Saturday, October 6, 2012

Deciphering Public Opinion Polls

For the next month, the press will bombard the American public with a flurry of election polling: some good, some bad, many unintelligible, and almost all of them meaningless. Most of the polls will be presented to support one agenda/candidate/party or another. Usually the substance, if any, will be buried in a steaming pile of irrelevant facts and unsupported assertions.

With this in mind, allow me to suggest some basic rules for understanding and evaluating public opinion polls.

Rule #1: Polls are fundamentally easy to understand.

The first rule is to accept the basic principle that polls are easy to understand--so easy that a news reporter could do it . . . if the reporter actually tries. Regrettably, too many reporters consistently fail to even make the attempt.

Anyone who can add, subtract, multiply, and divide simple numbers can understand the results of a poll. Beyond the basic math, it's just a matter of knowing and applying a few principles and understanding a few key terms.

Rule #2: At best, a poll is an educated guess.

If a poll is conducted perfectly, it has at least a 5 percent (1 in 20) chance of being completely wrong. In other words, it has a 95 percent chance of being correct. However, because no poll is perfect, the probability of it being completely wrong is actually greater than 5 percent.

Rule #3: The results of a poll are ranges, not precise points.

Despite appearances, the percentages (or numbers) reported are not precise points, but rather midpoints in ranges of probability. Any credible report of a poll will mention the poll's margin of (sampling) error. This is the range of probability. Anyone who talks like a poll result is a precise point either is ignorant or is shading the truth.

For example, a recent CNN/Opinion Research poll on the presidential election reported President Obama leading Governor Romney 50% to 46% among register voters with a margin of error of plus or minus (±) 3.5 percentage points. This means that if Obama is polling 50 percent, pollsters are 95 percent sure that the actual value is between 46.5% and 53.5%--3.5 percentage points above or below 50 percent. Similarly, Romney is between 42.5% and 49.5%. As shown in the figure below, in this poll there is an overlap of 3.0 percentage points between the ranges. Because the ranges overlap, the race is a statistical tie according to this poll. This poll suggests Obama may have a slight advantage, but we can't say that with any certainty because the poll is simply not that precise.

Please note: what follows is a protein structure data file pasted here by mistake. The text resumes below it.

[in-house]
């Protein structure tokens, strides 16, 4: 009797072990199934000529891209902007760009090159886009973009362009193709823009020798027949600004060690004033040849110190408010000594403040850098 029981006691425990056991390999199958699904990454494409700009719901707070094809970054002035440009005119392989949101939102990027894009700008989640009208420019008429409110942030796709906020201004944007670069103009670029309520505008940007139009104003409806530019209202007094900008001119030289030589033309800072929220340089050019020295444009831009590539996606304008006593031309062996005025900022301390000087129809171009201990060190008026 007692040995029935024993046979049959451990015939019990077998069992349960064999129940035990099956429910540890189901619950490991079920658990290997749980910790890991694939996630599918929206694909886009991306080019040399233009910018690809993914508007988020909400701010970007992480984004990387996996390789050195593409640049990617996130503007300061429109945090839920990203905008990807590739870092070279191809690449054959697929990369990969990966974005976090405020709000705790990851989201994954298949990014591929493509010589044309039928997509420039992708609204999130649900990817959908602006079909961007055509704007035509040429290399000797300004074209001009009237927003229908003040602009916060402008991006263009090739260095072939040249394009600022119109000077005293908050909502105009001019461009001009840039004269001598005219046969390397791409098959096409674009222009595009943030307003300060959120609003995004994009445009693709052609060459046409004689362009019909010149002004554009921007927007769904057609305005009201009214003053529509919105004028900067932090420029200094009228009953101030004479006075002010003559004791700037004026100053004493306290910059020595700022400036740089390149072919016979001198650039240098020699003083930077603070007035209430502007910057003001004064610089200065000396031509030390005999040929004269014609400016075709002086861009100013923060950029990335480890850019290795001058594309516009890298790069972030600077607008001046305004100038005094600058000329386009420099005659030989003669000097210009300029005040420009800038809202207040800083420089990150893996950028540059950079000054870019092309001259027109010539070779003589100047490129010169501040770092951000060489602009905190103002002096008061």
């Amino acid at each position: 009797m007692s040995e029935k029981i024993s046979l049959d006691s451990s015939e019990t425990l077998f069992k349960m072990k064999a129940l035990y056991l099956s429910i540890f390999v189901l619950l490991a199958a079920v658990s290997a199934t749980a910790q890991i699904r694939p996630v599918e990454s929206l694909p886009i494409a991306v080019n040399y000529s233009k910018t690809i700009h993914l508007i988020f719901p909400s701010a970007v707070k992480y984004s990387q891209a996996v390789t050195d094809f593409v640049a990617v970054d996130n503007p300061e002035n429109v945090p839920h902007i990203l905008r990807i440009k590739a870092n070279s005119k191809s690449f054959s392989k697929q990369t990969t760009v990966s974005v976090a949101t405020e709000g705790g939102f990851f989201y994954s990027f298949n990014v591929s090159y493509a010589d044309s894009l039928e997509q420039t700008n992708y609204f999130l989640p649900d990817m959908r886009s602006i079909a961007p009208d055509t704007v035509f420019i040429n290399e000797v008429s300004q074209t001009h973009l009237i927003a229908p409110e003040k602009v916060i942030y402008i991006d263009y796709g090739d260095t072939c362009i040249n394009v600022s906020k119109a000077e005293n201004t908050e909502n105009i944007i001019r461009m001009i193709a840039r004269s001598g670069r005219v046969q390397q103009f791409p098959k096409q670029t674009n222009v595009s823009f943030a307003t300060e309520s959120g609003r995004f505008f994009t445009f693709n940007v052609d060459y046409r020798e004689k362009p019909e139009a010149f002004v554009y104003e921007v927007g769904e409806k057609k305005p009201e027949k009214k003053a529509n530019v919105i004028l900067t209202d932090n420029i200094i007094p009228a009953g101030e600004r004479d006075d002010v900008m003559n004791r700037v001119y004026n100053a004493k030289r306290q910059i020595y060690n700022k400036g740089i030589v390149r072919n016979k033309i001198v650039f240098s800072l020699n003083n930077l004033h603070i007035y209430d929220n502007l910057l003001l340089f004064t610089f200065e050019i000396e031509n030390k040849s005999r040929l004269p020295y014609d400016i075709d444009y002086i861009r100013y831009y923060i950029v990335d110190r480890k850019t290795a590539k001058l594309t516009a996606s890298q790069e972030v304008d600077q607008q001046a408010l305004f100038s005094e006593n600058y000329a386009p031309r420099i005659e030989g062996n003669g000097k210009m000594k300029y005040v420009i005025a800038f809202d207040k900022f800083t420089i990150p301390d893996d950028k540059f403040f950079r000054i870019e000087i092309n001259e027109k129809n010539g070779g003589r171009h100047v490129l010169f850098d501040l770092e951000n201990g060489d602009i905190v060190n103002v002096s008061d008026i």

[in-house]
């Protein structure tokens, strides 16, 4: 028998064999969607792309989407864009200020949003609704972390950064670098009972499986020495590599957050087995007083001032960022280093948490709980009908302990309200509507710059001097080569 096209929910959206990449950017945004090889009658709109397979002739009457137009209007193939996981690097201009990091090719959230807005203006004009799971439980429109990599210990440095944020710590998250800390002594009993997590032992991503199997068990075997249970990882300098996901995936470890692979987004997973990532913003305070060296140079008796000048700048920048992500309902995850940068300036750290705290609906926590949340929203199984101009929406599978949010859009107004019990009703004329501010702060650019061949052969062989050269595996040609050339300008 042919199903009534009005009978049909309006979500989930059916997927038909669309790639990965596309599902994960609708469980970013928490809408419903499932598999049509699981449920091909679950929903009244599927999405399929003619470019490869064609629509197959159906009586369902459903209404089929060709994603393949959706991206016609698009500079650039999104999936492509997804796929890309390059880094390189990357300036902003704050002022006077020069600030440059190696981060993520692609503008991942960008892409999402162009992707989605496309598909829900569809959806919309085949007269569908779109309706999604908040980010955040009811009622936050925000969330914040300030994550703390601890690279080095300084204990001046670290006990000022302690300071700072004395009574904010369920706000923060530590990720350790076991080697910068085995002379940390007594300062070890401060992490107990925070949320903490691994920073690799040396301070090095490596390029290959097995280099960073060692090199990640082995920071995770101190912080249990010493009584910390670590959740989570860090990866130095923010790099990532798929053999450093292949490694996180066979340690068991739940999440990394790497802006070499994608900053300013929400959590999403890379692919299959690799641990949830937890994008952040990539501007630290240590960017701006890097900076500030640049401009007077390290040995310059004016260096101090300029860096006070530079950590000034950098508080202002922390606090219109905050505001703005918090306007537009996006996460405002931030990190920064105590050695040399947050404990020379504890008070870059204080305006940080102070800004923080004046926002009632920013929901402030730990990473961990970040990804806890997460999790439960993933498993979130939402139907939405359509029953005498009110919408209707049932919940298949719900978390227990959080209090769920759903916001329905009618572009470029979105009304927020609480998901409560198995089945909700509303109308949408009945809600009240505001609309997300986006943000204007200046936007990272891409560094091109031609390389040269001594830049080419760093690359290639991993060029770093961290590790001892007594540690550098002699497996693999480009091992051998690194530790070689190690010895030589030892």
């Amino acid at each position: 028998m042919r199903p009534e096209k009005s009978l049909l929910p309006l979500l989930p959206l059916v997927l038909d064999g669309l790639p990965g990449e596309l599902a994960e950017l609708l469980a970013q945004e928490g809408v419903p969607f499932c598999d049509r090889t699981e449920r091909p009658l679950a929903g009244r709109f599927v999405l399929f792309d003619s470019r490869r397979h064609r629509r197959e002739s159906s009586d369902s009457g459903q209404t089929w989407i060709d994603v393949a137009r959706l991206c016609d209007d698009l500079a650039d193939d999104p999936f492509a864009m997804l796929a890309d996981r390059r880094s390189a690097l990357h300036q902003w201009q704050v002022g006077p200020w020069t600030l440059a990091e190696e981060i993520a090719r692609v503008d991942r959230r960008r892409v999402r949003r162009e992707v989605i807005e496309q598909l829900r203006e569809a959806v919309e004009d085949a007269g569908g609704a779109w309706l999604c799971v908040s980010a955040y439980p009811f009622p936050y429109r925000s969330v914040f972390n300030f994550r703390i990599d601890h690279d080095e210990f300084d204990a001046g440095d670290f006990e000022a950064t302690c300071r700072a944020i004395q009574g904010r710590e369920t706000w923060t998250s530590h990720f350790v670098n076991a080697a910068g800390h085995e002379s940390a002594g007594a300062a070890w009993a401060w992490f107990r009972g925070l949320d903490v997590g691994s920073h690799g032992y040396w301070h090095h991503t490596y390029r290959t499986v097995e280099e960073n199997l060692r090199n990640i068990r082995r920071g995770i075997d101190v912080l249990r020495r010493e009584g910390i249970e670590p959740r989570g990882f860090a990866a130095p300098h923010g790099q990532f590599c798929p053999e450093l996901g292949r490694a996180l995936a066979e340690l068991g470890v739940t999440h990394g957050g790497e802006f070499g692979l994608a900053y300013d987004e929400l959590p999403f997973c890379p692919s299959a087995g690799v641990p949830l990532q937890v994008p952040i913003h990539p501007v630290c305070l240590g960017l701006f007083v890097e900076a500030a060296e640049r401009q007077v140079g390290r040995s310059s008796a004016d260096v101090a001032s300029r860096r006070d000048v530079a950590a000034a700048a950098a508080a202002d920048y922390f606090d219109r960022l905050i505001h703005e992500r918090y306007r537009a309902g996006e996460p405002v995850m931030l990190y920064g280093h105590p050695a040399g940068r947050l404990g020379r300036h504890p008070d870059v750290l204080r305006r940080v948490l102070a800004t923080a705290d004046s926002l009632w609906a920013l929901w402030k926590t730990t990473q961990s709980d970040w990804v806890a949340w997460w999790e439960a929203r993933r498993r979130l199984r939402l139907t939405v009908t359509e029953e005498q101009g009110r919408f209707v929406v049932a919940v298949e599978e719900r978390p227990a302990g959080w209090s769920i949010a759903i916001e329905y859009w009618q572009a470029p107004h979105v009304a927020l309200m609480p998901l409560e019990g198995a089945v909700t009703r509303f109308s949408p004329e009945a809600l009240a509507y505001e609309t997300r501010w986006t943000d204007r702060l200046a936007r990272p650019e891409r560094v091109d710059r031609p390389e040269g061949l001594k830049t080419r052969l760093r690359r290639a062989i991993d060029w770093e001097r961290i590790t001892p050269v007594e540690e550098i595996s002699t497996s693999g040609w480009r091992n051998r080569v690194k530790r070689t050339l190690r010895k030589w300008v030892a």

Rule #4: A poll is only as good as the sample.

The purpose of an opinion poll is to determine the overall views of a large group by measuring the views of a small group. The small group is known as the sample. Surveying the entire group is simply too expensive and too time-consuming, which is especially true if you try to survey every voter in America.

In most polls, pollsters estimate the views of more than 100 million U.S. voters by interviewing only about 1,000 voters. It may seem absurd that a group of 1,000 can accurately predict the behavior of more than 100 million, but it can--with a surprising degree of precision.

If I flipped a coin 1,000 times, the result would likely be 50% heads and 50% tails within a few percentage points because each coin flip would have a 50% probability of being heads. The more I flipped the coin the closer the result would likely approach an even split. The same statistical rule applies to opinion polling, except we don't what the true split is as we do when flipping a coin. It may be 50-50; it may be 52-48. For example, if 52% would vote for President Obama, then as pollsters asked more and more people, the poll's results would tend to get closer and closer to 52%. After asking 1,000 voters, their result should be within about 3 percentage points of 52%. (Of course, there is a 5% chance that the pollsters had a bad run of luck, and their result is outside range of plus or minus 3 percentage points.)

Increasing the sample size beyond 1,000 to 2,000 or even 10,000 increases accuracy, but not by much. The sweet spot that balances accuracy and the expense of conducting the poll is about 1,000 people. This sample size yields a margin of error of approximately ±3 percentage points, much like the CNN/Opinion Research poll, which surveyed about 800 potential voters.

The challenge is that opinion polling depends on using a random sample, meaning to be an accurate poll each member of the larger group must have an equal chance of being interviewed as member of the sample of 1,000. If not, the poll has a serious problem. The less random the sample, the more unreliable the poll. For example, if women constituted 75 percent of a sample of U.S. voters, the result probably isn't truly random or is "skewed." (It is possible, but highly unlikely, that a random sample could produce such a result.) Similarly, if a poll surveys three times as many Republicans as Democrats, the result would likely be skewed toward Romney and not reflect reality at all.

Pollsters use many techniques to correct skewed samples, but they are imperfect at best. Often, polls demonstrate the principle of GIGO (garbage in, garbage out) in computer science. If the sample (the input) is garbage, the result (the output) will be garbage despite the pollster's best efforts to fix the problems.

Many things can skew a poll, and modern technology is making it even more difficult to obtain a random sample. In Part II, I'll discuss some of the things that can skew a poll.

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